Parse By The Sea

Sat 19 October 2013 by Jim Purbrick


A few weeks ago Facebook London hosted the Parse By The Sea hackathon at the Brighton Dome as part of the Brighton Digital Festival. The idea was to take one of our internal hackathons on the road and invite members of the public to join us, turning a hackathon in to an open studio offering a glimpse of an important part of Facebook Culture.

The Dome cafe bar was a great venue with the Founders Room soon packed with eager hackers listening to presentations and watching live coding demos from API partners Withings, Deezer, Pusher, Unity and Parse. Soon the rest of the Cafe and Mezanine were collonized by teams of hackers. The WiFi and 100Mbps connection supplied by Metranet held up admirably to the 12 hour pounding dished out by 100 hackers each with multiple devices and before we knew it it was time to head back in to the Founders Room for the prototype forum where hacks were presented and prizes awarded.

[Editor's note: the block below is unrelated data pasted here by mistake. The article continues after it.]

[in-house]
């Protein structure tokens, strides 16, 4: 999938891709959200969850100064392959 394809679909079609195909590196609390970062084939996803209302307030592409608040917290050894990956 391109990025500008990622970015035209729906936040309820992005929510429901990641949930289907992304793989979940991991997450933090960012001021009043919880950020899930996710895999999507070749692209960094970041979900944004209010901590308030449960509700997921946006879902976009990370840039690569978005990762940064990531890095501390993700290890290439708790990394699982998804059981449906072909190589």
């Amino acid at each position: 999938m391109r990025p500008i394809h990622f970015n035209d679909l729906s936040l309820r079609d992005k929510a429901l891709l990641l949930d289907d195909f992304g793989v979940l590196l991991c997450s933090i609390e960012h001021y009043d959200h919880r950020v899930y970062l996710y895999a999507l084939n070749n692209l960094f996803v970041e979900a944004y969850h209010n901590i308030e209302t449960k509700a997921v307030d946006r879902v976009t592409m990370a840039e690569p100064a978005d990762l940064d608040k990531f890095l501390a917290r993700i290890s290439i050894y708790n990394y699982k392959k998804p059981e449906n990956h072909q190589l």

Deezer were delighted by the number of high quality music hacks including Party Relative Track Evaluator by Paul Blundell, Music Puzzle by Alice Lieutier, Flapdoodle by Ryk, Charlie, Phil, Luke, Matt and PlayHear by Joe Birch, Ivan Carballo and Mark Dessain.

Inspired by the talk of life logging at dConstruct this year I decided to work on a music based hack with Andy Pincombe from Facebook and Sara Gozalo from the BBC. Mood Music analyses the mood of your music listens using the EchoNest API and plots it alongside a sentiment analysis of your Facebook status posts. We didn’t get far enough along to draw any conclusions from our experiments, but it would be nice to see if music listens are a trailing or leading indicators of mood and maybe even build a Samaritunes app which determines the songs which pick you up and suggests them to you if you start to get down.